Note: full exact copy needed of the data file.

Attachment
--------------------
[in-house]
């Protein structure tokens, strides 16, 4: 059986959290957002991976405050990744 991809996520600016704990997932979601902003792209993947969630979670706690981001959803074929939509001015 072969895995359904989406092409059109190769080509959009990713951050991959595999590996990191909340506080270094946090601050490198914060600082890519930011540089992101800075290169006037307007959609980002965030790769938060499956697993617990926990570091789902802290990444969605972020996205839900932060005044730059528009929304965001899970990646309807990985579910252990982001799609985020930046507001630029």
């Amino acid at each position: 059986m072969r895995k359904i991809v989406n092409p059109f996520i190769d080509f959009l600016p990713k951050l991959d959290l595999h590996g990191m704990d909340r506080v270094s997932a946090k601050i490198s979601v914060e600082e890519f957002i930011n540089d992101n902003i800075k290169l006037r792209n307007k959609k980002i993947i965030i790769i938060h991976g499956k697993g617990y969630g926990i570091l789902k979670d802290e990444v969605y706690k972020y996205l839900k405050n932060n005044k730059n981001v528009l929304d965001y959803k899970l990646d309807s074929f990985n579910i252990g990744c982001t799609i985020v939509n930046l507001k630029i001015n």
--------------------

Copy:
[in-house]
């Protein structure tokens, strides 16, 4: 059986959290957002991976405050990744 991809996520600016704990997932979601902003792209993947969630979670706690981001959803074929939509001015 072969895995359904989406092409059109190769080509959009990713951050991959595999590996990191909340506080270094946090601050490198914060600082890519930011540089992101800075290169006037307007959609980002965030790769938060499956697993617990926990570091789902802290990444969605972020996205839900932060005044730059528009929304965001899970990646309807990985579910252990982001799609985020930046507001630029």
């Amino acid at each position: 059986m072969r895995k359904i991809v989406n092409p059109f996520i190769d080509f959009l600016p990713k951050l991959d959290l595999h590996g990191m704990d909340r506080v270094s997932a946090k601050i490198s979601v914060e600082e890519f957002i930011n540089d992101n902003i800075k290169l006037r792209n307007k959609k980002i993947i965030i790769i938060h991976g499956k697993g617990y969630g926990i570091l789902k979670d802290e990444v969605y706690k972020y996205l839900k405050n932060n005044k730059n981001v528009l929304d965001y959803k899970l990646d309807s074929f990985n579910i252990g990744c982001t799609i985020v939509n930046l507001k630029i001015n």